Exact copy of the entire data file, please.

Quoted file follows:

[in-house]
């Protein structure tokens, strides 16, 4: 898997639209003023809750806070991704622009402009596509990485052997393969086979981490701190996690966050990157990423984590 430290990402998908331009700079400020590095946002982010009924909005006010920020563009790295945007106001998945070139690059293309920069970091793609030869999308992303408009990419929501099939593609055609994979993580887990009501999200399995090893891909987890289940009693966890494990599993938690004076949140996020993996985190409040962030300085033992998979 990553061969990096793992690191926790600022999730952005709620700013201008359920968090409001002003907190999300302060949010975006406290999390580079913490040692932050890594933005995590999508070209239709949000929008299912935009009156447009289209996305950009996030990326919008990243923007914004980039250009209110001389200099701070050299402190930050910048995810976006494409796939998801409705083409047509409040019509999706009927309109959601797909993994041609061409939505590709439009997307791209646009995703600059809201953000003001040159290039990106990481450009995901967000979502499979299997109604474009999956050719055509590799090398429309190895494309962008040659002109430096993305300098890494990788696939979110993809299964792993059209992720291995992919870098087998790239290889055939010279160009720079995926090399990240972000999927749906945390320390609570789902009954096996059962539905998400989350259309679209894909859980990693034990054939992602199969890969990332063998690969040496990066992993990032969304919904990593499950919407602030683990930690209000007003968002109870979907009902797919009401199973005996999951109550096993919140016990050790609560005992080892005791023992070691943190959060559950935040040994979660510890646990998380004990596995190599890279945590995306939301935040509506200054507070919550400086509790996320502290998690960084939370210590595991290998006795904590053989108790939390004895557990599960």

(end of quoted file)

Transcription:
[in-house]
């Protein structure tokens, strides 16, 4: 898997639209003023809750806070991704622009402009596509990485052997393969086979981490701190996690966050990157990423984590 430290990402998908331009700079400020590095946002982010009924909005006010920020563009790295945007106001998945070139690059293309920069970091793609030869999308992303408009990419929501099939593609055609994979993580887990009501999200399995090893891909987890289940009693966890494990599993938690004076949140996020993996985190409040962030300085033992998979 990553061969990096793992690191926790600022999730952005709620700013201008359920968090409001002003907190999300302060949010975006406290999390580079913490040692932050890594933005995590999508070209239709949000929008299912935009009156447009289209996305950009996030990326919008990243923007914004980039250009209110001389200099701070050299402190930050910048995810976006494409796939998801409705083409047509409040019509999706009927309109959601797909993994041609061409939505590709439009997307791209646009995703600059809201953000003001040159290039990106990481450009995901967000979502499979299997109604474009999956050719055509590799090398429309190895494309962008040659002109430096993305300098890494990788696939979110993809299964792993059209992720291995992919870098087998790239290889055939010279160009720079995926090399990240972000999927749906945390320390609570789902009954096996059962539905998400989350259309679209894909859980990693034990054939992602199969890969990332063998690969040496990066992993990032969304919904990593499950919407602030683990930690209000007003968002109870979907009902797919009401199973005996999951109550096993919140016990050790609560005992080892005791023992070691943190959060559950935040040994979660510890646990998380004990596995190599890279945590995306939301935040509506200054507070919550400086509790996320502290998690960084939370210590595991290998006795904590053989108790939390004895557990599960």